Deadline Day came and went for Manchester United just as it did for everybody else. Unsurprisingly, Morgan Schneiderlin and Memphis Depay were the two big names to leave the club while Bastian Schweinsteiger remains – presumably to help fill the midfield gaps left by others? José Mourinho has added him to the Europa squad so, though it is clear that he views him as old and battered luxury baggage left by van Gaal, he is likely to get quite a lot more game time in the second half of the season.
Schweinsteiger showed what a fine football talent he can still be with a winning performance against Wigan Athletic in the FA Cup at the weekend, though the struggling Championship club may have flattered to deceive. Another United player to shine that day was Anthony Martial and, a year ago, it would have been astonishing to think of him being talked about as a potential leaver on loan this January amid lingering doubts over his long-term future at Old Trafford.
At the other end of the age spectrum from the German, Martial is still highly-rated as one of the best young talents in Europe, having followed a similar path to Thierry Henry, beginning at Le Club Omnisports des Ulis in Paris and then Monaco. He is also a full French international but, while the young Henry’s confidence was boosted by a successful 1998 World Cup campaign, Martial was left with the disappointment and self-doubt of failure in front of his home fans at Euro 2016.
Henry was of a similar age to him when he joined Arsenal but it didn’t work out for him immediately either. At 21 years of age and already labelled as the world’s most expensive teenager, this is a time of insecurity and uncertainty for Anthony Martial as well as excitement and the fabulous pace and skill we all know about.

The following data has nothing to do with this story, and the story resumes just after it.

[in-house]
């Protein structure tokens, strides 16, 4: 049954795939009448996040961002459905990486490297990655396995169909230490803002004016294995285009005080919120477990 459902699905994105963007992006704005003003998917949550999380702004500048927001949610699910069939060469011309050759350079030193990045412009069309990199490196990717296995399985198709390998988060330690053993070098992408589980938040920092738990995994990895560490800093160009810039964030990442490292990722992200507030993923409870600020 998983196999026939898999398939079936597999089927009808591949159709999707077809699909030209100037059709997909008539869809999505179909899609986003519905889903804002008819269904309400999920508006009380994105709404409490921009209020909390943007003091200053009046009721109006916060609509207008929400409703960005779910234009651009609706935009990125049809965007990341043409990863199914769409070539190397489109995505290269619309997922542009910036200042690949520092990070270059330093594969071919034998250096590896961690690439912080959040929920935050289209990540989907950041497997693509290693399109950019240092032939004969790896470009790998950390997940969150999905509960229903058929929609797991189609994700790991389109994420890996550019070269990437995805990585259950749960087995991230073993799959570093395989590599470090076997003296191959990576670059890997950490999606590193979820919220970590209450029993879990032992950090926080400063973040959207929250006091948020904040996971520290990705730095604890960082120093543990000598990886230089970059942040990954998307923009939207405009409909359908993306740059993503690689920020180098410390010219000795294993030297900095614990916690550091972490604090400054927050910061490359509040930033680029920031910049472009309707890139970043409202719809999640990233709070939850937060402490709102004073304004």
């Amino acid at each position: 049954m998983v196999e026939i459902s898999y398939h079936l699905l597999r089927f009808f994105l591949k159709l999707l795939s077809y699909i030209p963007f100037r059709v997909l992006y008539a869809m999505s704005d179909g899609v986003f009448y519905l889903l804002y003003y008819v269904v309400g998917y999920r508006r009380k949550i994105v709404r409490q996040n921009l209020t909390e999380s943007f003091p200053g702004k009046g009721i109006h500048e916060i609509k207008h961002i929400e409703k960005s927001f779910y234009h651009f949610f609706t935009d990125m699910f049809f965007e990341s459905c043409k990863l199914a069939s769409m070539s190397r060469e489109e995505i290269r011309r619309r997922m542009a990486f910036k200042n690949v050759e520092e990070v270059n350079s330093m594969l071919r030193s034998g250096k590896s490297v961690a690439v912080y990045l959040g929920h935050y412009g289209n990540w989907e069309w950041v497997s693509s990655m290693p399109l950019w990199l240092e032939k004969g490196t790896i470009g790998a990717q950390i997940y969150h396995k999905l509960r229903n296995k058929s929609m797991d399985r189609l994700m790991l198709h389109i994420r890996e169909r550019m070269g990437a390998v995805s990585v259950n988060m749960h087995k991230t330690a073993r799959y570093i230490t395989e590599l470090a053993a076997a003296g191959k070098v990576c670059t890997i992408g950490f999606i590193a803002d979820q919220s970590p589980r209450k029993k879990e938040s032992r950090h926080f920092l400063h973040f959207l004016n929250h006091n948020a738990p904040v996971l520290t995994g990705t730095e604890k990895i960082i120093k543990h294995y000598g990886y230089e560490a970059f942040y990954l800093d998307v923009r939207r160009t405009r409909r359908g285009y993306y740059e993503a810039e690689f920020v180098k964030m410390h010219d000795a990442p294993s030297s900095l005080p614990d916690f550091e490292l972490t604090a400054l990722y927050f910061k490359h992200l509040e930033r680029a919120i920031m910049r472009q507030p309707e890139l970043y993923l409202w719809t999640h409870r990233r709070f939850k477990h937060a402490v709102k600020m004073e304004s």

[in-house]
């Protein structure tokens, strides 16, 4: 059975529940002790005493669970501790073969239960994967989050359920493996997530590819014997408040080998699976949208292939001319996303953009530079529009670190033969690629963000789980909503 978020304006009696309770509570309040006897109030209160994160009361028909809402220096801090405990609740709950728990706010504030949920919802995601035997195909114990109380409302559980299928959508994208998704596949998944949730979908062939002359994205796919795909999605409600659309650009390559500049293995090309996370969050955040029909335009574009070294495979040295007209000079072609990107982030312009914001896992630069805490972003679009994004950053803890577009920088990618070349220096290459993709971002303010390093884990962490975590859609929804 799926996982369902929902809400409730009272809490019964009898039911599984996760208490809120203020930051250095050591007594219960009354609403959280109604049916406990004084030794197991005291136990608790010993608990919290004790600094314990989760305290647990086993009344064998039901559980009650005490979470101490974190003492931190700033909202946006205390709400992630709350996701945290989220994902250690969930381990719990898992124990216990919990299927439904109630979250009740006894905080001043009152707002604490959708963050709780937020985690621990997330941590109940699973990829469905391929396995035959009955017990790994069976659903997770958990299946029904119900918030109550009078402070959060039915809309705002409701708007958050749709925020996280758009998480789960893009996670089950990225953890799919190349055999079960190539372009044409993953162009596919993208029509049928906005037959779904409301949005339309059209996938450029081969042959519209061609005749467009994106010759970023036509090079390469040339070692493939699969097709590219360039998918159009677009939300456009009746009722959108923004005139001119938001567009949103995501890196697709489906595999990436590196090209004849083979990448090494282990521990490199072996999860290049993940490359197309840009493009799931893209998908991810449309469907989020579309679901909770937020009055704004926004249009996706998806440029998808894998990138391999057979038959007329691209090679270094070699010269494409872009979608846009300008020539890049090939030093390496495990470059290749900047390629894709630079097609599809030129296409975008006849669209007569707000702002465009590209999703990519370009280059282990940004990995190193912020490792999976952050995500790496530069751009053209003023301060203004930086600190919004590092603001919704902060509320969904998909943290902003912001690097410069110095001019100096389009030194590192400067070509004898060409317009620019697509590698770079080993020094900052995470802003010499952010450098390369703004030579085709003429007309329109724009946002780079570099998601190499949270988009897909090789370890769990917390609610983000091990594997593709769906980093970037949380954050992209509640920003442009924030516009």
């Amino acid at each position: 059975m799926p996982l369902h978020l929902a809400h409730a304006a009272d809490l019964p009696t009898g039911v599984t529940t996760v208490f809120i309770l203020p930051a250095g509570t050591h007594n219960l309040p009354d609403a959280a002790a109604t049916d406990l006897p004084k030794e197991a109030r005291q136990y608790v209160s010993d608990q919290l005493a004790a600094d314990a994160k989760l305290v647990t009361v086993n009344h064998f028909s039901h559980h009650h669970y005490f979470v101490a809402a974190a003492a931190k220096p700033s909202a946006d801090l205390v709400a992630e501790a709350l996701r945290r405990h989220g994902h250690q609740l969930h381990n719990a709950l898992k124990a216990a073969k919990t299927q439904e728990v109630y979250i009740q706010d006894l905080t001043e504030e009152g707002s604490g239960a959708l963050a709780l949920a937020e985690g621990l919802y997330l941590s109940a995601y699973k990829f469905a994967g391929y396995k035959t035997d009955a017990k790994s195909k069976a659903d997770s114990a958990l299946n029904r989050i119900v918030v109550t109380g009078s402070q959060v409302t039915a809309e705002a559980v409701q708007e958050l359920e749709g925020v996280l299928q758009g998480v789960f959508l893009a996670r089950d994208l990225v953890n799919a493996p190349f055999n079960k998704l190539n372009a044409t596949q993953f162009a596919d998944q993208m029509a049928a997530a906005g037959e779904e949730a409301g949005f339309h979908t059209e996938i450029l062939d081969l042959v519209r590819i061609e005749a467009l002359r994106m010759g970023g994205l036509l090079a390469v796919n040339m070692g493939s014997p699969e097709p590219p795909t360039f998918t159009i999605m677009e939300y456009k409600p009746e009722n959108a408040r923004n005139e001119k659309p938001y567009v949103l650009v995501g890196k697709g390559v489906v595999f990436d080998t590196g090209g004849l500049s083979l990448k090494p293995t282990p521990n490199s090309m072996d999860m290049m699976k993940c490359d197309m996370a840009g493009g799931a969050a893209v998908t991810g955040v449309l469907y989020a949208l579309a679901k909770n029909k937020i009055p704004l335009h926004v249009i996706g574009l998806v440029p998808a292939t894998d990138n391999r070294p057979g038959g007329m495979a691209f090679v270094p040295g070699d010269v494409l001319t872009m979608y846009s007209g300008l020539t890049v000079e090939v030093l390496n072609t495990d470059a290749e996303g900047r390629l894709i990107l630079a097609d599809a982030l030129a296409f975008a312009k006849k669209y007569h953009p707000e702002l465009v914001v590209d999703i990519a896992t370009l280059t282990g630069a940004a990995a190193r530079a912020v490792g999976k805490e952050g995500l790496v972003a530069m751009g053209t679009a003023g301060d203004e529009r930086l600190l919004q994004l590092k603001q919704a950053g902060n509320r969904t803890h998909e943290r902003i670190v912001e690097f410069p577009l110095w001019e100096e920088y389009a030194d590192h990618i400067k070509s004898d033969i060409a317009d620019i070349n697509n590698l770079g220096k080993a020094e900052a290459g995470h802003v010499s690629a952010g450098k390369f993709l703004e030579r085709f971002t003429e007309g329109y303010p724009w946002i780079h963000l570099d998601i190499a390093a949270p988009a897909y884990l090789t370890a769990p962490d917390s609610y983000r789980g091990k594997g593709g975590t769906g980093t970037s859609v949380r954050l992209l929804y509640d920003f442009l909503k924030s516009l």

Mourinho said of Martial: “Players pick themselves… His position is one where we have lots of options and he has to perform better than the others who are competing for the same positions.”
Having finally been given some game time, Henrikh Mkhitaryan is clearly ahead of Martial in Mourinho’s thinking and the message is very much that he needs to ‘try harder.’
Unlike the now departed Angel di Maria who, similarly to Martial at times, seemed detached (and has been booed by PSG fans for a similar lack of application there) it is more difficult for Martial to know exactly what he has to do, especially when a straight comparison to Mkhitaryan playing in exactly the same position is all that Mourinho will offer up.
Arsène Wenger’s coaching alchemy turned Henry from a very good player into one of football’s greats by playing him as a striker down the middle instead of on the wing. To get the best out of his players – and therefore the team – could Mourinho not try playing Martial down the left wing, Mkhitaryan down the right with both supplying Zlatan Ibrahimovic in the centre?
Top-scoring with 17 goals in 49 appearances and with a debut goal against Liverpool voted United’s ‘Goal of the Season,’ Martial could hardly be described as a failing talent or, indeed, a poor return on investment as he was instrumental in helping his team to win the FA Cup last season.
United paid £36 million up front for him with three bonus clauses, worth £7.2 million each that could take the total transfer fee to £57.6 million. If the United hierarchy, never mind Mourinho, seriously wanted him out, then, surely, they would have done so now rather than triggering more bonus payments?
If Martial can take small comfort from that he has, at the same time, got to really understand what it is that Mourinho still feels is lacking. Mkhitaryan apart, is it a clever ploy by the manager to keep him hungry for self-improvement – a piece of reverse-praise psychology? Or, are we seeing a similar, much more narrow approach of criticising ‘star’ players for lack of defensive discipline that saw Eden Hazard reduced to a detached shadow of what he had once promised?